Category Archives: Science

Common Yellowthroat

The Common Yellowthroat ( Geothlypis trichas ) is a wood-warbler that lives in marshy or brushy vegetation near water. The bird in the photos is a male, with a bright yellow throat and broad black mask which crosses the forehead. They eat grasshoppers, dragonflies, beetles, butterflies, spiders and sometimes seeds. I sat listening to its beautiful song that sounds like whichity-whichity-whichity.

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Red-Winged Blackbird

It is Spring and the displaying male Red-Winged Blackbirds ( Agelaius phoeniceus ) are trying everything to get noticed. Like the bird in this photo they spread their wings and puff out their orange and yellow shoulder patches while singing and calling. The conk-la-ree is a classic sound in a wetlands area.

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Northern Pintail

Often referred to as the ‘greyhound of ducks’ because of its slender and elegant appearance, the Northern Pintail ( Anas acuta ) is found in shallow ponds and marshes. It feeds on seeds and aquatic insects. The Northern Pintail in the photo is a breeding male who looks this way from November to June. Click on the image to see a larger version.

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Happy Holidays

I came across this herd of Roosevelt elk grazing in a meadow. With the setting sun and frosted trees in the background it created a beautiful winter scene. Roosevelt elk have a golden brown coat during the summer and a longer, grayish brown coat during the winter. Their legs, head and neck remain dark brown year round. Have a wonderful Christmas and happy new year. Click on the photo to see a larger version.

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Bufflehead

One of the smallest ducks the Bufflehead (Bucephala albeola) is very energetic in its feeding. They eat aquatic insects, mollusks and small amounts of plant material. It forages mostly underwater. Less sociable than most ducks, seen in pairs or small groups, almost never in large flocks. The Bufflehead in the photo below is a female. Note the auricular white patch. She was repeatedly diving in front of me along the riverbank. Click on the photo to see a larger version.

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Bald Eagles

Early this morning I spent some time taking images of bald eagles feeding on dead salmon. Despite the rain it was a nice way way to start the day. Click on one of the photos to open up the gallery.

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Northern Flicker – Male (Red Shafted)

I spent some time this morning taking images of a Northern Flicker which is a type of woodpecker. You wouldn’t expect to see a woodpecker on the ground, but the Northern Flicker spends a lot of time there digging for ants and beetles with their slightly curved bill. In eastern North America the Flickers flight-feather shafts are lemon yellow and in the west they are rosy red. The Northern Flicker has beautiful plumage and this particular bird with the red moustache stripe is a male. Click on the photo to see a larger version.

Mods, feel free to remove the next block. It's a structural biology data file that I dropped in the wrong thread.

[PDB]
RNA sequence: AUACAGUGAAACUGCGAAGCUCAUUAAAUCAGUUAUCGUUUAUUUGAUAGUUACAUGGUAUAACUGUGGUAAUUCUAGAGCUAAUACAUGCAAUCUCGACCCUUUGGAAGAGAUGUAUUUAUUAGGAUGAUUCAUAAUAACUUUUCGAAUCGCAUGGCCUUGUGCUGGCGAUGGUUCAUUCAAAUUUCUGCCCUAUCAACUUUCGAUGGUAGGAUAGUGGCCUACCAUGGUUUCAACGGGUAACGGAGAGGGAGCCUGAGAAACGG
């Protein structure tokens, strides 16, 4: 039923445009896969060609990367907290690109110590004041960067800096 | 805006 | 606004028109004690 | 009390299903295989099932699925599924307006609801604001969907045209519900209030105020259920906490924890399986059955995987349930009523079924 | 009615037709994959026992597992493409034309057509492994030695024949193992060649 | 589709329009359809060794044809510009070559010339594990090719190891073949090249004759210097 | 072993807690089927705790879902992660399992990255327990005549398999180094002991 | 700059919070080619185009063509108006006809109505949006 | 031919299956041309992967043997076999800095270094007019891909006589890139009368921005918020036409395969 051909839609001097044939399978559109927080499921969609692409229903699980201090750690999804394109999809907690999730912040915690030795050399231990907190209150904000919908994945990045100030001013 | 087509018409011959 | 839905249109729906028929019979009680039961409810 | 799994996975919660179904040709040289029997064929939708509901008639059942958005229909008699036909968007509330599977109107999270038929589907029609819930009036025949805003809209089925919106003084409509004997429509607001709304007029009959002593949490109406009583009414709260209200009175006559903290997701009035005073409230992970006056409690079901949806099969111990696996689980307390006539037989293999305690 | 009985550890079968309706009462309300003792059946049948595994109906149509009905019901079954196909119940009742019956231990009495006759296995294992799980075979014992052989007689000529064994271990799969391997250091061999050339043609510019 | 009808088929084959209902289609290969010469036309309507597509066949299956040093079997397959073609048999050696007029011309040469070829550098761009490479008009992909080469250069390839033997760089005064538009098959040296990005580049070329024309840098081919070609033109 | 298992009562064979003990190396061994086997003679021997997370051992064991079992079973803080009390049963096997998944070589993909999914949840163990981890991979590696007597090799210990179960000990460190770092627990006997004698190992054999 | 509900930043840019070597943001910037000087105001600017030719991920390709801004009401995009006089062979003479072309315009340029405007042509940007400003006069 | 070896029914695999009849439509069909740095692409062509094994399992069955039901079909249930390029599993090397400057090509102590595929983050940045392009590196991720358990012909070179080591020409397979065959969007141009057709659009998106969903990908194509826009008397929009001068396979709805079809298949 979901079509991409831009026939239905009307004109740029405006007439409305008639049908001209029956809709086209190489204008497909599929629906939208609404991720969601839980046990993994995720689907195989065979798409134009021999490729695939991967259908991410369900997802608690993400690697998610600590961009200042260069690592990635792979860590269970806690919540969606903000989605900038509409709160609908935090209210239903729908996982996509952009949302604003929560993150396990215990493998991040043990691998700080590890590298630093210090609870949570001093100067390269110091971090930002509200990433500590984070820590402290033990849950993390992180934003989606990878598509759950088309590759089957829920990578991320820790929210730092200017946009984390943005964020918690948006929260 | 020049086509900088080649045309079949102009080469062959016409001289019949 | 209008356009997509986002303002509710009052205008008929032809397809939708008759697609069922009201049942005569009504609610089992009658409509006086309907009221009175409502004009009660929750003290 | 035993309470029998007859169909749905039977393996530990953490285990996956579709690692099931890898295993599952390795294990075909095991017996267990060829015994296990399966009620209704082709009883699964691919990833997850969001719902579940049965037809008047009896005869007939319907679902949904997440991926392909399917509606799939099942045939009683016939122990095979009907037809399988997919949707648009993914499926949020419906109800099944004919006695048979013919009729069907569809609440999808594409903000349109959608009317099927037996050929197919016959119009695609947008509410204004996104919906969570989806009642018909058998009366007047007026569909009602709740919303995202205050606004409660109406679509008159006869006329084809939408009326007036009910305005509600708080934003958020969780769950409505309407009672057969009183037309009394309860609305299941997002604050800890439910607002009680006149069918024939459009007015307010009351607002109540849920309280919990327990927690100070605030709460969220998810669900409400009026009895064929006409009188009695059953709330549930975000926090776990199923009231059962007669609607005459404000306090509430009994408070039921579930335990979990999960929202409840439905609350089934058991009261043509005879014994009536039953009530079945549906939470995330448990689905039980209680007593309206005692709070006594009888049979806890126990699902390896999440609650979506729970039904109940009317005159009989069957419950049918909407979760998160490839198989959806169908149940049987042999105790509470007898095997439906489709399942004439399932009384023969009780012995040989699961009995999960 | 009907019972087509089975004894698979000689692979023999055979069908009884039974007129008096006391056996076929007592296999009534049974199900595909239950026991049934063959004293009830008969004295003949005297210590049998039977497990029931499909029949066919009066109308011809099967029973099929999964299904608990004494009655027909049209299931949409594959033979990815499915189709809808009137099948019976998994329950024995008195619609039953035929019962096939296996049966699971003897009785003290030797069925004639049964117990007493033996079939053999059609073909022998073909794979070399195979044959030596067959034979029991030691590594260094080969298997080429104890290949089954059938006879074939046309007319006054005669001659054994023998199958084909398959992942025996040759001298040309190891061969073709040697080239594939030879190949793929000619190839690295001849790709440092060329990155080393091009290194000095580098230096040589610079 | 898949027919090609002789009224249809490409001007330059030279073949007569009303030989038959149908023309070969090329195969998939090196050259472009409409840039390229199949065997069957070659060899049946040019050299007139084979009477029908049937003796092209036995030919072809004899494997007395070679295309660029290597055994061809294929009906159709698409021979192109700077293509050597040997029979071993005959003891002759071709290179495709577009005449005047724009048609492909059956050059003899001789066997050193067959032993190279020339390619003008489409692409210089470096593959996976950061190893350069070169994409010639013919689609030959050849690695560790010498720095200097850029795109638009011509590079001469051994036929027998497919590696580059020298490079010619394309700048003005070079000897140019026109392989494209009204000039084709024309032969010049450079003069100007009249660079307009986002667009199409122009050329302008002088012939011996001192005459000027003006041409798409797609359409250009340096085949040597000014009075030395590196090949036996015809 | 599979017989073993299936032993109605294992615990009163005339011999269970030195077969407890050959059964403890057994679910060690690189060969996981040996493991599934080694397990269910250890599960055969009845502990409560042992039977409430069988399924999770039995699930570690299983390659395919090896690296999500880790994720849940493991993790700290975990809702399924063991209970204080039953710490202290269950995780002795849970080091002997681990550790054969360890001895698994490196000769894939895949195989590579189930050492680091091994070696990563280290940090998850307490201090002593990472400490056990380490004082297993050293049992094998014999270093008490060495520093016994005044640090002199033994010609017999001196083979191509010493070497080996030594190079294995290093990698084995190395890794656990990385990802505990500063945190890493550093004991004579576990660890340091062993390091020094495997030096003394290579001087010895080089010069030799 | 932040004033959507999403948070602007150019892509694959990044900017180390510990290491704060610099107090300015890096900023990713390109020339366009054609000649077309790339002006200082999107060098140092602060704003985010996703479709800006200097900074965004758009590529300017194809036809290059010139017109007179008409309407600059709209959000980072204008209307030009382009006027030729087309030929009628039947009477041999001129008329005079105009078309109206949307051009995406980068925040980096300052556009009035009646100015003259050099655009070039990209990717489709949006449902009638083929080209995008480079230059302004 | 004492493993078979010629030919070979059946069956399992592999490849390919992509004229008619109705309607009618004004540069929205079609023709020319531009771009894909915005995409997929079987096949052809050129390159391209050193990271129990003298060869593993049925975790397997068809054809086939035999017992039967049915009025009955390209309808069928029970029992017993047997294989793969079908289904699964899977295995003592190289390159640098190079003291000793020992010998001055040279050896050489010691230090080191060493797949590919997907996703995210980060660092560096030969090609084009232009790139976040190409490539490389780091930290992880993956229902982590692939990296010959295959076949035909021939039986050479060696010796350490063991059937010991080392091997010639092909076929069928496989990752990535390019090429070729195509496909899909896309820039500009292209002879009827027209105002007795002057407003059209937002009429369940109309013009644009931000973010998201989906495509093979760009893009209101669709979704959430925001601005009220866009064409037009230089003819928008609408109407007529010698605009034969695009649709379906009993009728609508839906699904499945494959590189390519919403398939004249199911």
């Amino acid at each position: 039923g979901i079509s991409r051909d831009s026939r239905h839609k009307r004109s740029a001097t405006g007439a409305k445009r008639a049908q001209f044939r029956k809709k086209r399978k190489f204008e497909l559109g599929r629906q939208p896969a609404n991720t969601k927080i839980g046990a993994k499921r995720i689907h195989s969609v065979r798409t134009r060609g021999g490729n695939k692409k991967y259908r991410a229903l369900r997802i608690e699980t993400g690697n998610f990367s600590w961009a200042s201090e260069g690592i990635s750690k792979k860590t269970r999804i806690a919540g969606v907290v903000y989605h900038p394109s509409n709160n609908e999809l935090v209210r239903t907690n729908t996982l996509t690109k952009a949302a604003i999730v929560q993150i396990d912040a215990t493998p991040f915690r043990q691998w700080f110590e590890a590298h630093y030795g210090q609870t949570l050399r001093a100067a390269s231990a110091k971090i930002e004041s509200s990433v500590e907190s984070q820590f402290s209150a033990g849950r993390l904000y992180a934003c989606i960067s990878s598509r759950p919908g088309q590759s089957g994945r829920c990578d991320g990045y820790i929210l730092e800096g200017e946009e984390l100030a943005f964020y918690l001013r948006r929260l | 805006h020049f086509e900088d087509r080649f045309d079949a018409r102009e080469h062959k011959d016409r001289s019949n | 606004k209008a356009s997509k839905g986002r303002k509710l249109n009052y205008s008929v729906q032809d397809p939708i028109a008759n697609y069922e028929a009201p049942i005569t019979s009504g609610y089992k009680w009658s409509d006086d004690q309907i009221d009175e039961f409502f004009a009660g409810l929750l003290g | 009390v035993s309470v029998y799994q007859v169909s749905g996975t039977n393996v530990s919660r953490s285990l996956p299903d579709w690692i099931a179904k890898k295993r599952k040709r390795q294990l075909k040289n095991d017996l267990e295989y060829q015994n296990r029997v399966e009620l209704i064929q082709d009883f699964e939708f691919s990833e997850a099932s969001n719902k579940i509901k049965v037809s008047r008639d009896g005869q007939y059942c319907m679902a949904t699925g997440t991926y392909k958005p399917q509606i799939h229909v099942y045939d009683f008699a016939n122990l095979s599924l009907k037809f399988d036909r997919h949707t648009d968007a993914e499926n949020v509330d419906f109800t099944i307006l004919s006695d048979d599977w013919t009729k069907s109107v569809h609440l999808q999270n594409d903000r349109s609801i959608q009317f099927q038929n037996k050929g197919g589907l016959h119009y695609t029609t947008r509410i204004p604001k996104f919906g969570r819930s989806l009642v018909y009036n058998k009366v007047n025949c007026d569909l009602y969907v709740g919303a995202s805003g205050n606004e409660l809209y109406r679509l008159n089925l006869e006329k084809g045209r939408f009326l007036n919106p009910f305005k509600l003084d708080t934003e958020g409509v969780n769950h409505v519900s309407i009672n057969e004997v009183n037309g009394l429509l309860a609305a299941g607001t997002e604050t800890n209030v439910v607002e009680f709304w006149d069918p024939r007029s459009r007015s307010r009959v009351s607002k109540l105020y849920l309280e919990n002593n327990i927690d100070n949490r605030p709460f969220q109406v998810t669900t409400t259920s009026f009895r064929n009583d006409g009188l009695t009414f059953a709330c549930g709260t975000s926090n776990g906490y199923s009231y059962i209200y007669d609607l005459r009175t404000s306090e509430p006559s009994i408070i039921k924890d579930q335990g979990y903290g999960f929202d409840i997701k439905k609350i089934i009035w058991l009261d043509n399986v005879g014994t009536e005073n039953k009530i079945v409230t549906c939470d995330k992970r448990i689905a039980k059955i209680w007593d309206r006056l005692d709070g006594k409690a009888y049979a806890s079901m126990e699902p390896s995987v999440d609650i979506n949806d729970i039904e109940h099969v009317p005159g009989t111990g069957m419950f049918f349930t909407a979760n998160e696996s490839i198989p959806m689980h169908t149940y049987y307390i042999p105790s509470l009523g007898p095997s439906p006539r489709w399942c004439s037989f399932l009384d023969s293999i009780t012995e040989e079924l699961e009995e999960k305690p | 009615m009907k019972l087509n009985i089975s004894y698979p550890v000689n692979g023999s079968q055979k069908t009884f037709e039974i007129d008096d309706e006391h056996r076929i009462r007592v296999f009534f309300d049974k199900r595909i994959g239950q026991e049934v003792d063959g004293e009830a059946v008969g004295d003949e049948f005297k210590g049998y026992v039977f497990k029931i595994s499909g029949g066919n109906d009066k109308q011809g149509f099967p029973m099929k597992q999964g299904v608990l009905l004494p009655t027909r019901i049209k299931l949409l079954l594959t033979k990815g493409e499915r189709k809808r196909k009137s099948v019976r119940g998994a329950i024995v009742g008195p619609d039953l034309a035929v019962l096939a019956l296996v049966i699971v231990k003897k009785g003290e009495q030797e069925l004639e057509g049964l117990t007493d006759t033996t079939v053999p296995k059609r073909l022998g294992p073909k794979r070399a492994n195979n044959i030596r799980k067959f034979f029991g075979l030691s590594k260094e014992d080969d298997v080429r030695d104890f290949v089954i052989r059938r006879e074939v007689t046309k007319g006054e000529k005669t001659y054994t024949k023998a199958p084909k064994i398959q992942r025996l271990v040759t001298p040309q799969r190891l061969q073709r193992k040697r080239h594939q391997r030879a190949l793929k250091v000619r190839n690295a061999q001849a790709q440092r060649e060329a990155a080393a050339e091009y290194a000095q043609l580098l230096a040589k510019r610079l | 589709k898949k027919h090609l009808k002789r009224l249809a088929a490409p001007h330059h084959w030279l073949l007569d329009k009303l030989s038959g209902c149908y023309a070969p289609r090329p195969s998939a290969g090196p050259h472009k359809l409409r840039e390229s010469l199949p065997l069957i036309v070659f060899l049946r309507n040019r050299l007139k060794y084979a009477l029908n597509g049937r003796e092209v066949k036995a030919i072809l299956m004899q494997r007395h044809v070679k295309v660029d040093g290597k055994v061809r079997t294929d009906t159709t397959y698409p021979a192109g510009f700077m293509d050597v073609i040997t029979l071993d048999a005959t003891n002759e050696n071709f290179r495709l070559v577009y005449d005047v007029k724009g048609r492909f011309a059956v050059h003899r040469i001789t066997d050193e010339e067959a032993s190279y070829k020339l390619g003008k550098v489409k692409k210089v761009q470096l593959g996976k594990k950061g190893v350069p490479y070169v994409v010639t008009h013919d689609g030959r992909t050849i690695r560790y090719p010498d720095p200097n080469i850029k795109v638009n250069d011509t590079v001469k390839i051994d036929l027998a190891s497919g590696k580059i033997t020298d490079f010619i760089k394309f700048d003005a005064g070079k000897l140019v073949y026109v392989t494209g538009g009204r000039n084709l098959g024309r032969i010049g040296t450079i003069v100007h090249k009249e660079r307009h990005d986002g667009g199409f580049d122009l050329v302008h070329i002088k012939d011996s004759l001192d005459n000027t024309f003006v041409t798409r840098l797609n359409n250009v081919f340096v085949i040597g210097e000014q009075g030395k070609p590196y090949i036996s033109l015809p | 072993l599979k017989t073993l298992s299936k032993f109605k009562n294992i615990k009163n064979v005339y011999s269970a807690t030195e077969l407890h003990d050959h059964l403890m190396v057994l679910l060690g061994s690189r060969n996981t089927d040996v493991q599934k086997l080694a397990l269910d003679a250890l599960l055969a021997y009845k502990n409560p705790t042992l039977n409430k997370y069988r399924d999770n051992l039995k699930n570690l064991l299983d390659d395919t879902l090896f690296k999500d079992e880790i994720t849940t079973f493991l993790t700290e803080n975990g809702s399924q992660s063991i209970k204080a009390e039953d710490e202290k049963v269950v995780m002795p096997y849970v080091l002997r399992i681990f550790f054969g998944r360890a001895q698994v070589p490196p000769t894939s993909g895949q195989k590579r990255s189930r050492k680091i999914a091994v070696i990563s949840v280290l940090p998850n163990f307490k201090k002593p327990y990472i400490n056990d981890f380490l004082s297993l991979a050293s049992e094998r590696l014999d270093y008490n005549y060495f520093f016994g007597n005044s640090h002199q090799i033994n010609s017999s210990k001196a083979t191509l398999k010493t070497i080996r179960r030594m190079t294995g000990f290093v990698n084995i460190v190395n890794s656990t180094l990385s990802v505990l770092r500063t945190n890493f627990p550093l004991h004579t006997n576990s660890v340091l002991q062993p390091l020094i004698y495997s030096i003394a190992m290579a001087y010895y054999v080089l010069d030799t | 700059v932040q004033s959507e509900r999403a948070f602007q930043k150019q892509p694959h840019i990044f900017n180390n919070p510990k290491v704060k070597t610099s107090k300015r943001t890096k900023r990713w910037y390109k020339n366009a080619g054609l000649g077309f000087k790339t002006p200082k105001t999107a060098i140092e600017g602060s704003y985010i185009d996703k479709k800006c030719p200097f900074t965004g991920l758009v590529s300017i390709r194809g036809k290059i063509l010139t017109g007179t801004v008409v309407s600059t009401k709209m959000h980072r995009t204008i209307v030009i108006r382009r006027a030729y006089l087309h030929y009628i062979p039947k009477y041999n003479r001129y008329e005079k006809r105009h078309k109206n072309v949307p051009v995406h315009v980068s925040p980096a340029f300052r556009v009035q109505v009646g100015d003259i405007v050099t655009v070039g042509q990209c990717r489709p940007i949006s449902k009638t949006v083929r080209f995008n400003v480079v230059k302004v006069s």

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Good News

The New Democratic Party followed through on one of its campaign promises and announced that they are banning grizzly bear trophy hunting in British Columbia, which will take effect on November 30, 2017. Individuals will still be able to hunt grizzly bears for their meat and environmental groups are concerned about this loophole.

I recently spent a week photographing grizzly bears. They are beautiful animals and it was a humbling experience. There is a strong argument for stopping the hunt:

1.) Bears are vulnerable – nine of the province’s fifty seven grizzly population units are listed as threatened.
2.) Sound science says the hunt can’t be maintained – more bears are being killed than government quotas allow.
3.) Living Bears are worth more – bear viewing companies directly employed an estimated 510 people in 2012, in contrast to hunting guide outfitters, who created a mere 11 jobs.
4.) Grizzly bears are an integral part of the ecosystems where they live
5.) The vast majority support a ban – eighty seven percent of British Columbians want the trophy hunt banned in the Great Bear Rainforest. Eighty per cent of residents want the ban extended to the entire province.

You can see my grizzly bear images and purchase prints here.

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The Great Blue Heron

The most commonly employed hunting technique of the Great Blue Heron is wading slowly with its long legs through shallow water and quickly spearing fish with its long, sharp bill. It’s the largest North American heron. As I was watching this heron, I noticed it was very patient and consistently catching small fish. Click on an image to see a larger version.

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Osprey ( Pandion Haliaetus )

I spent a few evenings taking images of an adult osprey as it was feeding on fish. It would fly just off the shore as the tide was coming in, looking down for fish in the water. The pattern it was flying reminded me of the circuit planes fly around an airport. The osprey would fly downwind over the ocean and then turn upwind as it hunted for fish. By flying into the wind it could fly slower and hover more easily before diving into the water feet-first to grasp its prey. When it caught a fish and began to climb it also shook itself like a dog when it steps out of water. The osprey is the only bird of prey that feeds exclusively on live fish. After catching a fish it carries it headfirst to make it as aerodynamic as possible. I feel truly blessed that this beautiful raptor let me spend some time with it. Click on an image to see a larger version.

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